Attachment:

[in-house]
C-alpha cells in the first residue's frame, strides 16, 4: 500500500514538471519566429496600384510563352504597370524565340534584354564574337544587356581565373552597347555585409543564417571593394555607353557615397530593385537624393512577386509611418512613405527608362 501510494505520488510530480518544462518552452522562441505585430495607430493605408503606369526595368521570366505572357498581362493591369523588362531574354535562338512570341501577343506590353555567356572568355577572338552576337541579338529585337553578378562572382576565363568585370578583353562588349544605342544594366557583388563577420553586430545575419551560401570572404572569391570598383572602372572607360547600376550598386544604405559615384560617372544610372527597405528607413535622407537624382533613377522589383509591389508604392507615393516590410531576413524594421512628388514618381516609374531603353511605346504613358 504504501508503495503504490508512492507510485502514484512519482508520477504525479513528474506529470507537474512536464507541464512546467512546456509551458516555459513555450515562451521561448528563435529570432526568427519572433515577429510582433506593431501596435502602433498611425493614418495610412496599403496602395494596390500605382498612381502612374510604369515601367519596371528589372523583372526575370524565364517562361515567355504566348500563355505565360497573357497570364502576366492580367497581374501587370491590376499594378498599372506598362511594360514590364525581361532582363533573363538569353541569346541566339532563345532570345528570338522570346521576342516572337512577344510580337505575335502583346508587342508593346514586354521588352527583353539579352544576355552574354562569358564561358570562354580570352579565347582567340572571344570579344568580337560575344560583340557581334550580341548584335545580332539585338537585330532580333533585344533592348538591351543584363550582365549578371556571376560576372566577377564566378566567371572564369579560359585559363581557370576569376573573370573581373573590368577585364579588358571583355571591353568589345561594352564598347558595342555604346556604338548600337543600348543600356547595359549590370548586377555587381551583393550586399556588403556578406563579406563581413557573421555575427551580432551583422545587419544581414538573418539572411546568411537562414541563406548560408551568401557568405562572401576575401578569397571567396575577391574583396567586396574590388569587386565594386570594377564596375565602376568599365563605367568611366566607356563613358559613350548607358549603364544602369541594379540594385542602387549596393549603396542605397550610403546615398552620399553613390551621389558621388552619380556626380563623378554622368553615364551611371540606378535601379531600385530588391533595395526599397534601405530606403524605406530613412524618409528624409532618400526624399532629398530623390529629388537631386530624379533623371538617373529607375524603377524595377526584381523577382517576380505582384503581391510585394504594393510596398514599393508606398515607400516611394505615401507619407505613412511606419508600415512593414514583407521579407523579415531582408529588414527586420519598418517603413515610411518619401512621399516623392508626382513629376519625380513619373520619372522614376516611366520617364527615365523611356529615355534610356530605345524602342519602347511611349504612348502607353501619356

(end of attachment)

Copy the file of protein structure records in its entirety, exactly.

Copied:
[in-house]
C-alpha cells in the first residue's frame, strides 16, 4: 500500500514538471519566429496600384510563352504597370524565340534584354564574337544587356581565373552597347555585409543564417571593394555607353557615397530593385537624393512577386509611418512613405527608362 501510494505520488510530480518544462518552452522562441505585430495607430493605408503606369526595368521570366505572357498581362493591369523588362531574354535562338512570341501577343506590353555567356572568355577572338552576337541579338529585337553578378562572382576565363568585370578583353562588349544605342544594366557583388563577420553586430545575419551560401570572404572569391570598383572602372572607360547600376550598386544604405559615384560617372544610372527597405528607413535622407537624382533613377522589383509591389508604392507615393516590410531576413524594421512628388514618381516609374531603353511605346504613358 504504501508503495503504490508512492507510485502514484512519482508520477504525479513528474506529470507537474512536464507541464512546467512546456509551458516555459513555450515562451521561448528563435529570432526568427519572433515577429510582433506593431501596435502602433498611425493614418495610412496599403496602395494596390500605382498612381502612374510604369515601367519596371528589372523583372526575370524565364517562361515567355504566348500563355505565360497573357497570364502576366492580367497581374501587370491590376499594378498599372506598362511594360514590364525581361532582363533573363538569353541569346541566339532563345532570345528570338522570346521576342516572337512577344510580337505575335502583346508587342508593346514586354521588352527583353539579352544576355552574354562569358564561358570562354580570352579565347582567340572571344570579344568580337560575344560583340557581334550580341548584335545580332539585338537585330532580333533585344533592348538591351543584363550582365549578371556571376560576372566577377564566378566567371572564369579560359585559363581557370576569376573573370573581373573590368577585364579588358571583355571591353568589345561594352564598347558595342555604346556604338548600337543600348543600356547595359549590370548586377555587381551583393550586399556588403556578406563579406563581413557573421555575427551580432551583422545587419544581414538573418539572411546568411537562414541563406548560408551568401557568405562572401576575401578569397571567396575577391574583396567586396574590388569587386565594386570594377564596375565602376568599365563605367568611366566607356563613358559613350548607358549603364544602369541594379540594385542602387549596393549603396542605397550610403546615398552620399553613390551621389558621388552619380556626380563623378554622368553615364551611371540606378535601379531600385530588391533595395526599397534601405530606403524605406530613412524618409528624409532618400526624399532629398530623390529629388537631386530624379533623371538617373529607375524603377524595377526584381523577382517576380505582384503581391510585394504594393510596398514599393508606398515607400516611394505615401507619407505613412511606419508600415512593414514583407521579407523579415531582408529588414527586420519598418517603413515610411518619401512621399516623392508626382513629376519625380513619373520619372522614376516611366520617364527615365523611356529615355534610356530605345524602342519602347511611349504612348502607353501619356